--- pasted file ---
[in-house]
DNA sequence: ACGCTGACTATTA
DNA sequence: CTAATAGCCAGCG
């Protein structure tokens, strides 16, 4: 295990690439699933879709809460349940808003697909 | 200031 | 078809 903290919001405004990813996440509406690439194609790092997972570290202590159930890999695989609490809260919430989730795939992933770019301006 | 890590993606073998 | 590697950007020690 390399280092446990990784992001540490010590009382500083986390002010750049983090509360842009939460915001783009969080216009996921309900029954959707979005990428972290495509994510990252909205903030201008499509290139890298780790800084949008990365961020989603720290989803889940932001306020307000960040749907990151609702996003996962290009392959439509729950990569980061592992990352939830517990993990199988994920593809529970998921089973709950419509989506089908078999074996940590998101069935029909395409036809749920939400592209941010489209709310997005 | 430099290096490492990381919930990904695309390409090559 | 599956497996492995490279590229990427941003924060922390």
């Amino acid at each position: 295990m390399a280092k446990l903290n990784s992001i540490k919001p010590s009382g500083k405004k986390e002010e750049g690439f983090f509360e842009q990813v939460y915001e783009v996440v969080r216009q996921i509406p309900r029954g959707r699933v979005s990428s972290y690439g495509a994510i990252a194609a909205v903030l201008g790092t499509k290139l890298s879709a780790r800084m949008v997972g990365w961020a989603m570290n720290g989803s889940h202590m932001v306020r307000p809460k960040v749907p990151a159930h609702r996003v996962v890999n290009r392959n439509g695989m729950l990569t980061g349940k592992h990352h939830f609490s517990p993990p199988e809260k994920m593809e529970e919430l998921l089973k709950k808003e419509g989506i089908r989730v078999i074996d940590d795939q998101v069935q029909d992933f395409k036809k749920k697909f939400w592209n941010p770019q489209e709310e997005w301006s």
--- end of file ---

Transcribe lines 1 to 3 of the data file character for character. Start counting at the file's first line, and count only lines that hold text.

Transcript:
[in-house]
DNA sequence: ACGCTGACTATTA
DNA sequence: CTAATAGCCAGCG